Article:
Not every neighbor opposed the project.

"When I first moved to the neighborhood I thought it was a curious looking building," said Steve Chandler. "Already it looks better" from being cleaned up, he said. "I'm real in support of this."

The committee, which is made up of two architects and a city planner, went on to make numerous recommendations to make the plan look less "industrial" and more "residential."

"If this is going to work better with the neighborhood it needs to have a concept of a front porch with a more welcoming [front door," said Linda Poncini. "This door is not appropriate."

The committee architects recommended that the "industrial" style awning in the plan be replaced by trellis. Architect Larry Cannon said good landscaping would be the key to producing a residential look.

The center's architect, David Luedtke, said the center was hoping to achieve LEED certification for the building.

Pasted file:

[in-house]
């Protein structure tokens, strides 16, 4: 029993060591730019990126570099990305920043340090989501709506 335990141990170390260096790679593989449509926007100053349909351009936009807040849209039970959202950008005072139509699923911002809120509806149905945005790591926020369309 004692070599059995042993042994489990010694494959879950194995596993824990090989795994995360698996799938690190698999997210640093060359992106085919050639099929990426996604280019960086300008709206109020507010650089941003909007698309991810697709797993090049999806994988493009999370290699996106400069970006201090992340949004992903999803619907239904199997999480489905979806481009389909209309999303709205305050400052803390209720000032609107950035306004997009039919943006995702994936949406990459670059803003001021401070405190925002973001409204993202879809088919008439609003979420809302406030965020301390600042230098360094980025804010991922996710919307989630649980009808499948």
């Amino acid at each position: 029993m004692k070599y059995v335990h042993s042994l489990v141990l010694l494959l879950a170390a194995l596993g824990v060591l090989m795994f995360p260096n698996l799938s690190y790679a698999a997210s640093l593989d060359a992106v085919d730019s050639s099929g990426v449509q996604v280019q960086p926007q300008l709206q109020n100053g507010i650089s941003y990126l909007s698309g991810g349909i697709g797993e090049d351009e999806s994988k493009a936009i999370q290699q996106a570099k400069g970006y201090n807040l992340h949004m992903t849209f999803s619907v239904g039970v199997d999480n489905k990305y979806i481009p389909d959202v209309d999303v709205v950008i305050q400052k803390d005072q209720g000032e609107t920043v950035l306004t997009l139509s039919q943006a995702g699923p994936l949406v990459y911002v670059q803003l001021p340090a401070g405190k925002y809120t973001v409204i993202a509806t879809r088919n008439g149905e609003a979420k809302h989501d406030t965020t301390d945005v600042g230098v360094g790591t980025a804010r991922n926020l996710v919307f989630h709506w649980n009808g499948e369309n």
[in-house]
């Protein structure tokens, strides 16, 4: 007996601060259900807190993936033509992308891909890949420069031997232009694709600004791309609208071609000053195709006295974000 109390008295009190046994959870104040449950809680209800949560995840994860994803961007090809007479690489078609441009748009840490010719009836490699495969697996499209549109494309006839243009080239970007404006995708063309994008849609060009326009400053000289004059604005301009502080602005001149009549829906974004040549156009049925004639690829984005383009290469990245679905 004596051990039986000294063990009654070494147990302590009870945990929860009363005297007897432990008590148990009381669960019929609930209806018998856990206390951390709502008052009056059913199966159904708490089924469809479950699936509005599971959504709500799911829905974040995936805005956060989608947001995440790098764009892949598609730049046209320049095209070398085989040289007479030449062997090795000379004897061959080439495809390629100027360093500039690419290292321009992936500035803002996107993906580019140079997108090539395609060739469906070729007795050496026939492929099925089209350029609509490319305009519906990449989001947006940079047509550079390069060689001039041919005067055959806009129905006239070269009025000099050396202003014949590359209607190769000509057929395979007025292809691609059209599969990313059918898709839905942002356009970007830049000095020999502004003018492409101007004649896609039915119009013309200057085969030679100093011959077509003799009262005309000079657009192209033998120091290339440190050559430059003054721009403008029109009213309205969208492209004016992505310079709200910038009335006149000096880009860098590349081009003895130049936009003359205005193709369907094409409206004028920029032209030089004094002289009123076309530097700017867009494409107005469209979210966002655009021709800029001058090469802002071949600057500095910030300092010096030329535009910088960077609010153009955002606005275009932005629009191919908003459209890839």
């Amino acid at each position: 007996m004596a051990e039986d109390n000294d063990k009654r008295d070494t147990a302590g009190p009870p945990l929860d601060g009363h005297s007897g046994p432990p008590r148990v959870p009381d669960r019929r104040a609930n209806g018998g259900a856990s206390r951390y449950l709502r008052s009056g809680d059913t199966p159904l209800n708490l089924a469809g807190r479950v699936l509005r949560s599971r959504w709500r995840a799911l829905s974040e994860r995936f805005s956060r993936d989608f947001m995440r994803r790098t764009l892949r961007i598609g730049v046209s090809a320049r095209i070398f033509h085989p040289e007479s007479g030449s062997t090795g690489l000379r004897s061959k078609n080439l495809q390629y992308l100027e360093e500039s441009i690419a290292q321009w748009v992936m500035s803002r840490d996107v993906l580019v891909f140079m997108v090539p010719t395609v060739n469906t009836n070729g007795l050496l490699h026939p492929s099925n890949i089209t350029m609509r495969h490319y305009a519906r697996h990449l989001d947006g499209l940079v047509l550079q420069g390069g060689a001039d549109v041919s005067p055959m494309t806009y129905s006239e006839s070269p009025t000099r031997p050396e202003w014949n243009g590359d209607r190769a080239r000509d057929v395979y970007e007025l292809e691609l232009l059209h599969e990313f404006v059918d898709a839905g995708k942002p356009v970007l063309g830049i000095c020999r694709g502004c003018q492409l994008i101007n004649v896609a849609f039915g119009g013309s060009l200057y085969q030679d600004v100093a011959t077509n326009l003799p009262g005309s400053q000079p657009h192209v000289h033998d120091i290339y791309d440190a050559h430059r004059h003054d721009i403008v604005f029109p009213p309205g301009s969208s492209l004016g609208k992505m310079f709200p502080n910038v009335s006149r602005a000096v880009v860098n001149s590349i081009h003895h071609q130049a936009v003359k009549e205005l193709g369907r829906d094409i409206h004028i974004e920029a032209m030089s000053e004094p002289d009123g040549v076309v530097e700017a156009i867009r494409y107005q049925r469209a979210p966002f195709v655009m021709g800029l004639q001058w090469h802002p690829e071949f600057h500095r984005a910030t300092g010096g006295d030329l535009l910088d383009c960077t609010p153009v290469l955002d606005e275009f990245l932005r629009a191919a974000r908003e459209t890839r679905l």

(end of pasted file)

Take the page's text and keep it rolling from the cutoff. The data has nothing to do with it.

The Day Worker Center is currently located at Trinity United Methodist Church at the corner of Hope and Mercy streets downtown. It houses about 100 workers every day.

For more information, see


Like this comment
Posted by USA
a resident of Old Mountain View
on Dec 30, 2008 at 11:40 am

From the FAQ on the web site:

Could I get in any trouble for using a worker who does not have proper documentation?
Information about employers who hire workers at the Center of employers is private and will never be shared with any government agency.

Do I need to report the wages I pay for tax purposes?
Employers who hire workers for 3 days or less do not need to report wages or pay taxes.

Disgusting. They don't even try to hide their illegal activities. Even if some of the workers are legal, this is just plain wrong. The people that run the center should be thrown in prison.

Like this comment
Posted by Mr. DePortum
a resident of Old Mountain View
on Dec 30, 2008 at 3:37 pm


Like this comment
Posted by Sue
a resident of another community
on Jan 2, 2009 at 9:32 pm